Aravenel's check seems to ride the line, IMO. If the general rule is that you must go bigger than that for an SC, then the general rule would be saying that glen plaid is only OK if it's FU, which is bizarre.
The line between when glen plaid is OK for SC and when it's OK for suits, IMO, isn't as simple as whether or not the check is big. It's about whether or not the material itself is distinguishably not suiting. And this has more to do with texture, weave, and pattern than it does with just pattern alone.
Empty has a huge blown up glen check SC that's clearly not suiting, but if I remember correctly, it looks like a much rougher cloth. Even if the scale wasn't so blown up, I would think it's fine for an SC.
Really, what people should avoid is a very smooth worsted with a small glen plaid pattern, but this is kind of obvious. I also don't think Aravenel's material is decidedly one or the other either way.
But perhaps the most classic glen plaid suiting comes in the form of flannel. In fact, when you see flannel glen plaids they are always in suiting books, not books for jacketing . Aravenel's glen plaid appears to be worsted flannel. I cannot, for the life of me, imagine such a flannel being used for an odd jacket. My own glen plaid suit, made with cloth from the Harrisons worsted flannel suiting book, is both larger in scale and distinctly more wooly than what he's wearing, yet it is definitely suiting.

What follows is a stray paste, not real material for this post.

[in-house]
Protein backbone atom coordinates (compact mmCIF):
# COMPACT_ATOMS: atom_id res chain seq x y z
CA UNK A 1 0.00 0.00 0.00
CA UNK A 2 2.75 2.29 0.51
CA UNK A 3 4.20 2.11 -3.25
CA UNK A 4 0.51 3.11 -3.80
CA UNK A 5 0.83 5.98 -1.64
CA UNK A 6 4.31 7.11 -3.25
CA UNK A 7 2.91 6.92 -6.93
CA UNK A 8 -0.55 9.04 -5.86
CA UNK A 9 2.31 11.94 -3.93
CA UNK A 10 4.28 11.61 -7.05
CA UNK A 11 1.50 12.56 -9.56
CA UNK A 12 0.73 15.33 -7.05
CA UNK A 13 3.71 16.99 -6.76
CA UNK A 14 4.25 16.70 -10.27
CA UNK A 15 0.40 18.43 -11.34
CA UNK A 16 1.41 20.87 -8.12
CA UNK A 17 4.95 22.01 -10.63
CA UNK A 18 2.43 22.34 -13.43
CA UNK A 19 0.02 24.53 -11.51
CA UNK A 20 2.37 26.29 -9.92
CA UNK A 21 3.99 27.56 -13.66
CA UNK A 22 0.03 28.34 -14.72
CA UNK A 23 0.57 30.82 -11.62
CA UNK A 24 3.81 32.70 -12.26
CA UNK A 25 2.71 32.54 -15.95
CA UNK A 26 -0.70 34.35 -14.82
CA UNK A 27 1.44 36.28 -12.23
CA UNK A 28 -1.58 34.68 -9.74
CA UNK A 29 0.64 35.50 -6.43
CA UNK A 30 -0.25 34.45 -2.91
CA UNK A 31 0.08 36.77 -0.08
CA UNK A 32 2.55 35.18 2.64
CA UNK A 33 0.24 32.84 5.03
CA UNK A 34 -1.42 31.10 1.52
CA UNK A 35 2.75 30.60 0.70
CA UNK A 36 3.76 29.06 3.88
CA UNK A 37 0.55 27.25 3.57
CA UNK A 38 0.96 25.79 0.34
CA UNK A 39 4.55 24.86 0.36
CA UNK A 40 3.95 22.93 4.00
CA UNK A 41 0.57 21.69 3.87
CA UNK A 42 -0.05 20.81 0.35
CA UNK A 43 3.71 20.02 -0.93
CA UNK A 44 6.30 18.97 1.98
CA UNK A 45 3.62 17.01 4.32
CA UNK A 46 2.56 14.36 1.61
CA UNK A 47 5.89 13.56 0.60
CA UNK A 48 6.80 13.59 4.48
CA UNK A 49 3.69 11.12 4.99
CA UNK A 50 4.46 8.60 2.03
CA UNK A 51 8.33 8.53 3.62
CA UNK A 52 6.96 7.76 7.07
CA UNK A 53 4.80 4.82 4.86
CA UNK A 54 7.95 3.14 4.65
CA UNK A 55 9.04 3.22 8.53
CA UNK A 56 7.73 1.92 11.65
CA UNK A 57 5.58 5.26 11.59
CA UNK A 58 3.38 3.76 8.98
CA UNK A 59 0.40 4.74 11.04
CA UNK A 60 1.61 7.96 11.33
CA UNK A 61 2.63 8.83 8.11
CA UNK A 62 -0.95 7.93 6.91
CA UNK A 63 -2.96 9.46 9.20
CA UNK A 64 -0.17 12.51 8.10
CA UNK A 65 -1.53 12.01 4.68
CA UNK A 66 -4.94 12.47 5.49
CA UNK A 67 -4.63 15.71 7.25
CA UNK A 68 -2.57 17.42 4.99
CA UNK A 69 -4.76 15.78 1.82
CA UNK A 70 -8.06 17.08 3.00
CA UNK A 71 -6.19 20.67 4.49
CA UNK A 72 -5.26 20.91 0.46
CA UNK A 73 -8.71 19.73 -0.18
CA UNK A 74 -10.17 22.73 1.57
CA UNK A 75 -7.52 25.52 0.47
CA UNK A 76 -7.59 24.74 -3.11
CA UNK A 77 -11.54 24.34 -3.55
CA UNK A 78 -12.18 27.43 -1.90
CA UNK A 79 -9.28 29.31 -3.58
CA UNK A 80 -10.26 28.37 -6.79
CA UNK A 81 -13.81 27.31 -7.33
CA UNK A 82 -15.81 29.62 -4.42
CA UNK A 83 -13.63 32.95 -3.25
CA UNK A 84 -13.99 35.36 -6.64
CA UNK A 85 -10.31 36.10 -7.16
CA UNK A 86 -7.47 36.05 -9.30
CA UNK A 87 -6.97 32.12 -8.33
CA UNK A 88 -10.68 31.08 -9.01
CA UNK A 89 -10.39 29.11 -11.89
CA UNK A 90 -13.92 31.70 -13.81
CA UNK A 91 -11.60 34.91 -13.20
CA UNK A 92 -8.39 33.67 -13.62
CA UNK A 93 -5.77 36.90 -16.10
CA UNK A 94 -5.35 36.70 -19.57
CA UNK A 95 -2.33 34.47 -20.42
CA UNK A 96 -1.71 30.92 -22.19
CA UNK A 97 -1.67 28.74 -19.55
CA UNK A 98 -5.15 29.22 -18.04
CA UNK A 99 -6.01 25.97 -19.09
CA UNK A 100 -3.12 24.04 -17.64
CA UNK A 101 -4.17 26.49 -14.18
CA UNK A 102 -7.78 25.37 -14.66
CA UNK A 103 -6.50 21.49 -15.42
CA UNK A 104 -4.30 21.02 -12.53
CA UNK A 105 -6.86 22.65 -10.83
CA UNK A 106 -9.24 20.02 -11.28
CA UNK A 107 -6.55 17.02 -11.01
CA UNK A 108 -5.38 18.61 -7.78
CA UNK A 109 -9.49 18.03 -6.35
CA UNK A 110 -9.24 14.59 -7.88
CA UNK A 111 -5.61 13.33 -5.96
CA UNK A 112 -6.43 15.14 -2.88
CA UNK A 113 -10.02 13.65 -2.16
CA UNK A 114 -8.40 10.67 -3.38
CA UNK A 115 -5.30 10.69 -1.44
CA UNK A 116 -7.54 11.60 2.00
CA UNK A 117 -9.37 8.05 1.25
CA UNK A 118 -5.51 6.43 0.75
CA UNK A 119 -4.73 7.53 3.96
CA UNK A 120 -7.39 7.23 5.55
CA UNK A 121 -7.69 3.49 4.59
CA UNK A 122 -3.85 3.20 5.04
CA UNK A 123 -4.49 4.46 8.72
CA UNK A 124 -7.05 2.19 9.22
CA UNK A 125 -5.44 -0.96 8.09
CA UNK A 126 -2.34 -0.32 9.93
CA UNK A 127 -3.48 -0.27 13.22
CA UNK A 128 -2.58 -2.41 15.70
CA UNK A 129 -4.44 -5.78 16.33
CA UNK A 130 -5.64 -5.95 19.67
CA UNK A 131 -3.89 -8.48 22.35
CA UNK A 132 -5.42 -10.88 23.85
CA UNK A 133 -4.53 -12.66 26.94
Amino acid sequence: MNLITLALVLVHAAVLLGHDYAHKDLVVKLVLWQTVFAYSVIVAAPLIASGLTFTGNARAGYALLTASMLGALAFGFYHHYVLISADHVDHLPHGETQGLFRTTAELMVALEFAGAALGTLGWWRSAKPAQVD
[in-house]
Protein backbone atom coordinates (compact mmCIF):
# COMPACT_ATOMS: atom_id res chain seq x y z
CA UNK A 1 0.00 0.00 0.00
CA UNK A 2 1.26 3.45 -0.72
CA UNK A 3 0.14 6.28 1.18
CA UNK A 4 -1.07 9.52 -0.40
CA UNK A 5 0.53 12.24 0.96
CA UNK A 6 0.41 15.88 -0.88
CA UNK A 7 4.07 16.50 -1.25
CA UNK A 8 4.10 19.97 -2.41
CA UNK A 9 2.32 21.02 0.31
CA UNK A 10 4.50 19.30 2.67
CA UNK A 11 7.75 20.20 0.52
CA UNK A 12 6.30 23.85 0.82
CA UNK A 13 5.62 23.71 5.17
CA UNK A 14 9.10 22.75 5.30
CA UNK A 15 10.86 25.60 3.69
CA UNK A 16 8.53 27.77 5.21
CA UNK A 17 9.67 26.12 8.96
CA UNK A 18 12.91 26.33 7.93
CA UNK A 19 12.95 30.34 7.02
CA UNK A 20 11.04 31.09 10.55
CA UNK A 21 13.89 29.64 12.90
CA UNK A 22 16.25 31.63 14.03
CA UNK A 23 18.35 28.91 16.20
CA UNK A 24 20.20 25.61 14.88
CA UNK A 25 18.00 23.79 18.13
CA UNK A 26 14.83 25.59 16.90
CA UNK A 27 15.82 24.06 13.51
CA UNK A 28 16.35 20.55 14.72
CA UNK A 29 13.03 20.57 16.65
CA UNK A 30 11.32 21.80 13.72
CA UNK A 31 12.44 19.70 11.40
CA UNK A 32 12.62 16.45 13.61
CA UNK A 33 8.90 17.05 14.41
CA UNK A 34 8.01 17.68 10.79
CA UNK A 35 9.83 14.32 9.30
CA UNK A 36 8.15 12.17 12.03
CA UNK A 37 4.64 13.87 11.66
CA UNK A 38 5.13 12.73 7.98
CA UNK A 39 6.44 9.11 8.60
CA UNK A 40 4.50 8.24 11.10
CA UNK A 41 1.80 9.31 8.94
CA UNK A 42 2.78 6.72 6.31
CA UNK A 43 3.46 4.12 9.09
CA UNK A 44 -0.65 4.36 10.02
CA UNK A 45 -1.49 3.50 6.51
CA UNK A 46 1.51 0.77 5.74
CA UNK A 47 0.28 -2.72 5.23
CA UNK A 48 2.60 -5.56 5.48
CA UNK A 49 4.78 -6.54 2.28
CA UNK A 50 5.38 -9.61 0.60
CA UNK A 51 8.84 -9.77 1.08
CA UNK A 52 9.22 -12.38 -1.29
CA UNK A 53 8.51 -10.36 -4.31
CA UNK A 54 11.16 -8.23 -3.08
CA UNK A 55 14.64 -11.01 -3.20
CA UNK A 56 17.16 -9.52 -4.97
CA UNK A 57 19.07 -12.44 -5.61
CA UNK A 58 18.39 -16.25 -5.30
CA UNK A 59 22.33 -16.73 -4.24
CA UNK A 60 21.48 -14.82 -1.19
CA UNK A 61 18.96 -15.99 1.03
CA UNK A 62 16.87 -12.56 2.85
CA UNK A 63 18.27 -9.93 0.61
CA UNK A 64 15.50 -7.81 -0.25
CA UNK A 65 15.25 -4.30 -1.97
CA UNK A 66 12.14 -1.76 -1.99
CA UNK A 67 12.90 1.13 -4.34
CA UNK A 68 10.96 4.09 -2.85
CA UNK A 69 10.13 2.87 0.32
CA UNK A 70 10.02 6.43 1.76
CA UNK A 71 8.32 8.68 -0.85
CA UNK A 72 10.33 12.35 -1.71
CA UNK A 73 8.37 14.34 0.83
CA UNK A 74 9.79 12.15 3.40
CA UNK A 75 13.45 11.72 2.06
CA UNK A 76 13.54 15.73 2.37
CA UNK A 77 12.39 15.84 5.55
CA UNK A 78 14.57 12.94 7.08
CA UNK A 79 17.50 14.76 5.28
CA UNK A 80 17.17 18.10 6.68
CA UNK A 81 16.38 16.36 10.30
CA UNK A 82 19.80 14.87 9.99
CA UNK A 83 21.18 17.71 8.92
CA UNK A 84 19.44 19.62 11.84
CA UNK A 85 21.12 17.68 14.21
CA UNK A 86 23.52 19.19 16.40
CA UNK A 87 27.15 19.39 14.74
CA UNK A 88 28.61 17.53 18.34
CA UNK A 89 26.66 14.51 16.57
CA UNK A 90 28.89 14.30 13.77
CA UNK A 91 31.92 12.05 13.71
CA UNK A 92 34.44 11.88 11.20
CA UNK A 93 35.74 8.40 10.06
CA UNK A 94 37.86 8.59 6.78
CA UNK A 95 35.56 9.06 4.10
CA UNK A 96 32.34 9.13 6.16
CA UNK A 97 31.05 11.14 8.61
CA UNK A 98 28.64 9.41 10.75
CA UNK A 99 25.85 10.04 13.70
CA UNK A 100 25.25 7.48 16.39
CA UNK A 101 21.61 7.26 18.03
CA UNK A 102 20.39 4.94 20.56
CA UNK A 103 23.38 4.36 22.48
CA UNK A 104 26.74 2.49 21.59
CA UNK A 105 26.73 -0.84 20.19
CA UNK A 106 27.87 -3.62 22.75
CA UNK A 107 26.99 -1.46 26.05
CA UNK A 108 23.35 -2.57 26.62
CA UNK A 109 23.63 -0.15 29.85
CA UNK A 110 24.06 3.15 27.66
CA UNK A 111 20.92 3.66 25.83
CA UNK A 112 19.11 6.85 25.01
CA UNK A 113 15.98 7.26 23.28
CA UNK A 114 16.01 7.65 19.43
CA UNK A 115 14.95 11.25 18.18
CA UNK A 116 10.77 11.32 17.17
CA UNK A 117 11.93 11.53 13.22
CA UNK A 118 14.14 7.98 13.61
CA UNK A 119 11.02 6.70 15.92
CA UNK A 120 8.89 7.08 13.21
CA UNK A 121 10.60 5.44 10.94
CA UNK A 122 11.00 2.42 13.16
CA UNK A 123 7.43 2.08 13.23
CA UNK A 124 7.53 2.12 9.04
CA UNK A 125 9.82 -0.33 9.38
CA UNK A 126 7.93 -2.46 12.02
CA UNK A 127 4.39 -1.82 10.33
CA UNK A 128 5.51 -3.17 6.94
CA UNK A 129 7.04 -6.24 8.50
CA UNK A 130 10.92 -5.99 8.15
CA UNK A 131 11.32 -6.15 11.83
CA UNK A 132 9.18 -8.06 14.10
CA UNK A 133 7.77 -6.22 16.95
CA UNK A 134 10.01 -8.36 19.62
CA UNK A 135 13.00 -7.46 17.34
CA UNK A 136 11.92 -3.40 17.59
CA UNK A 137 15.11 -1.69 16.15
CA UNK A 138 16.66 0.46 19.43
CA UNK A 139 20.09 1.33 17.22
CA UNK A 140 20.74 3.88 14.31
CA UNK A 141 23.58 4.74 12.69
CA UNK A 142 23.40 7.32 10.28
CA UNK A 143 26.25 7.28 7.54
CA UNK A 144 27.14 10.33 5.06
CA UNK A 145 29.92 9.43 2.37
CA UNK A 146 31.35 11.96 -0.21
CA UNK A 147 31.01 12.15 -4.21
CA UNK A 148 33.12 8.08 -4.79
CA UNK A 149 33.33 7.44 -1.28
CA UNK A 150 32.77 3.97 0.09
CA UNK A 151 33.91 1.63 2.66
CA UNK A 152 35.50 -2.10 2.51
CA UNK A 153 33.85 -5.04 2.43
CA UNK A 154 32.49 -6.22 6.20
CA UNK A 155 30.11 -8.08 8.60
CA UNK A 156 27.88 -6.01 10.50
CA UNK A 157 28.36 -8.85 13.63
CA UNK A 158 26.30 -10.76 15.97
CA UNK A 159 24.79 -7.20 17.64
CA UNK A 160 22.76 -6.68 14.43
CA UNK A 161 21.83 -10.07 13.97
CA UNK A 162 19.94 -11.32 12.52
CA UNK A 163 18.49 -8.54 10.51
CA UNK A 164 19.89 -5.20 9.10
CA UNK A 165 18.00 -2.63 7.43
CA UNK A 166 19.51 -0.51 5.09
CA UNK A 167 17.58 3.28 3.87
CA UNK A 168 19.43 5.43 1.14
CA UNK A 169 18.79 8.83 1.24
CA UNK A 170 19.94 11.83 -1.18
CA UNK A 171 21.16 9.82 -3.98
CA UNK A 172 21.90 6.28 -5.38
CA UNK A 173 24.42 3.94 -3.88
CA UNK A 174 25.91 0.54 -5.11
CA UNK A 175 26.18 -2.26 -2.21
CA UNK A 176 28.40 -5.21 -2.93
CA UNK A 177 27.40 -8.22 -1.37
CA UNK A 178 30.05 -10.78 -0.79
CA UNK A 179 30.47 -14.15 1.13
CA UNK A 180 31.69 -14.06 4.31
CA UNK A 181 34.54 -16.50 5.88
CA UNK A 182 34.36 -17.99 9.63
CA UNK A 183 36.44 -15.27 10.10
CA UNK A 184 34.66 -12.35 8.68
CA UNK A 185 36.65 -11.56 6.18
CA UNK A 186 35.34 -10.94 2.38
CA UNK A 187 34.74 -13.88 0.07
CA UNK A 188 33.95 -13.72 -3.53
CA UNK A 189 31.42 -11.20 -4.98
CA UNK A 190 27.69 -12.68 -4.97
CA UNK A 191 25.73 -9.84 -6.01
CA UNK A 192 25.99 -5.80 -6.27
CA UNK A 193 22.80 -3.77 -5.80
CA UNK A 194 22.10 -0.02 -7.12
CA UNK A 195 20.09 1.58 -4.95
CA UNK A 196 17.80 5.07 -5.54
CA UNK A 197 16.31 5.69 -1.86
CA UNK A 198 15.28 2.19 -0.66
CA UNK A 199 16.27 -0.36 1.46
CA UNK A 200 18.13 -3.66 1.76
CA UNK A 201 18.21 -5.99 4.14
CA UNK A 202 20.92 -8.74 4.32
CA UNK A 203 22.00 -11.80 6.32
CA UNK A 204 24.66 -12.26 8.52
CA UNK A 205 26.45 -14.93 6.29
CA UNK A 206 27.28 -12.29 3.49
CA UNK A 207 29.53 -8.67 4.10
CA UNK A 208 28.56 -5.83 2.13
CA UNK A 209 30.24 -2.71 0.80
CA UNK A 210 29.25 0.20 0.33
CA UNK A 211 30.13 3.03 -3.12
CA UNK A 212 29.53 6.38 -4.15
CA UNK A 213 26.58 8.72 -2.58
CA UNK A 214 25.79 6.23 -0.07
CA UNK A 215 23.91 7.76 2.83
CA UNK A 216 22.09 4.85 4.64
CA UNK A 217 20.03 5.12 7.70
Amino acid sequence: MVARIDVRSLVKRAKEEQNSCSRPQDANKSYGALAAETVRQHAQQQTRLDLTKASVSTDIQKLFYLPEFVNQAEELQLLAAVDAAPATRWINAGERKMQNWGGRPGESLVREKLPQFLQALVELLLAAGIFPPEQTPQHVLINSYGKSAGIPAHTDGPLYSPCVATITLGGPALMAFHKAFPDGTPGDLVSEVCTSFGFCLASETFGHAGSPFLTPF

If you want glen plaid jacketing, it's probably going to be in the form of tweed. But even then, it could be intended for a country suit. So no, I don't think the distinction between suiting and jacketing appropriate glen plaid is obvious. Ninety-nine percent of the time you see a glen plaid, it is suit-only cloth. Sometimes it will work for a jacket, but the occasions are so rare, and the distinction is so hard to make without being familiar with what glen plaid suiting looks like, it is safer for beginners to avoid the idea of glen plaid jackets altogether.